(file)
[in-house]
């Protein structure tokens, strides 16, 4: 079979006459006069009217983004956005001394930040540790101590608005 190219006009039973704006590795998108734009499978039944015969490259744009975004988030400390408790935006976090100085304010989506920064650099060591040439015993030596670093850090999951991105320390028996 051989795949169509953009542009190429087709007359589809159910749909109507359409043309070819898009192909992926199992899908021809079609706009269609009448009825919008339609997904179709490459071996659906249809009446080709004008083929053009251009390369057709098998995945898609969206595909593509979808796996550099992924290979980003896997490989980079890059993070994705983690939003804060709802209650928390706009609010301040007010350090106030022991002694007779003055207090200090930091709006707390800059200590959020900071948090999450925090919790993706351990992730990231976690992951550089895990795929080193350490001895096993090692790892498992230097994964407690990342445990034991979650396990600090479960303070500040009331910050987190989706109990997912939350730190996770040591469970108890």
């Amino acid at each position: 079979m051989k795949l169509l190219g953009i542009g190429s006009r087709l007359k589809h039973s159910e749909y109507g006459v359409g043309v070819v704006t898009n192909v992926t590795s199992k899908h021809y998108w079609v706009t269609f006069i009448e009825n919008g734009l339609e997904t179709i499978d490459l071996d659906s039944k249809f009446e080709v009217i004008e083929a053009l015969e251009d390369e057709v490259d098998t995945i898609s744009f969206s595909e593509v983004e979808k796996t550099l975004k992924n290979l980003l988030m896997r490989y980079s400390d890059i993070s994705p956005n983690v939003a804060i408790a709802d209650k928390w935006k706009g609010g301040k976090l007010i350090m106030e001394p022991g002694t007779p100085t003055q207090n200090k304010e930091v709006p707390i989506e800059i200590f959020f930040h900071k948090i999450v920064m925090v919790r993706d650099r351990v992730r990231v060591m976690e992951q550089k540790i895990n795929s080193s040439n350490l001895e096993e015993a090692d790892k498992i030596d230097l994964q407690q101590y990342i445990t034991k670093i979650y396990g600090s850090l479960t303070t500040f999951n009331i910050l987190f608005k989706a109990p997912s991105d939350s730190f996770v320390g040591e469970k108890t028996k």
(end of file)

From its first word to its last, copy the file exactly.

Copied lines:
[in-house]
């Protein structure tokens, strides 16, 4: 079979006459006069009217983004956005001394930040540790101590608005 190219006009039973704006590795998108734009499978039944015969490259744009975004988030400390408790935006976090100085304010989506920064650099060591040439015993030596670093850090999951991105320390028996 051989795949169509953009542009190429087709007359589809159910749909109507359409043309070819898009192909992926199992899908021809079609706009269609009448009825919008339609997904179709490459071996659906249809009446080709004008083929053009251009390369057709098998995945898609969206595909593509979808796996550099992924290979980003896997490989980079890059993070994705983690939003804060709802209650928390706009609010301040007010350090106030022991002694007779003055207090200090930091709006707390800059200590959020900071948090999450925090919790993706351990992730990231976690992951550089895990795929080193350490001895096993090692790892498992230097994964407690990342445990034991979650396990600090479960303070500040009331910050987190989706109990997912939350730190996770040591469970108890």
């Amino acid at each position: 079979m051989k795949l169509l190219g953009i542009g190429s006009r087709l007359k589809h039973s159910e749909y109507g006459v359409g043309v070819v704006t898009n192909v992926t590795s199992k899908h021809y998108w079609v706009t269609f006069i009448e009825n919008g734009l339609e997904t179709i499978d490459l071996d659906s039944k249809f009446e080709v009217i004008e083929a053009l015969e251009d390369e057709v490259d098998t995945i898609s744009f969206s595909e593509v983004e979808k796996t550099l975004k992924n290979l980003l988030m896997r490989y980079s400390d890059i993070s994705p956005n983690v939003a804060i408790a709802d209650k928390w935006k706009g609010g301040k976090l007010i350090m106030e001394p022991g002694t007779p100085t003055q207090n200090k304010e930091v709006p707390i989506e800059i200590f959020f930040h900071k948090i999450v920064m925090v919790r993706d650099r351990v992730r990231v060591m976690e992951q550089k540790i895990n795929s080193s040439n350490l001895e096993e015993a090692d790892k498992i030596d230097l994964q407690q101590y990342i445990t034991k670093i979650y396990g600090s850090l479960t303070t500040f999951n009331i910050l987190f608005k989706a109990p997912s991105d939350s730190f996770v320390g040591e469970k108890t028996k």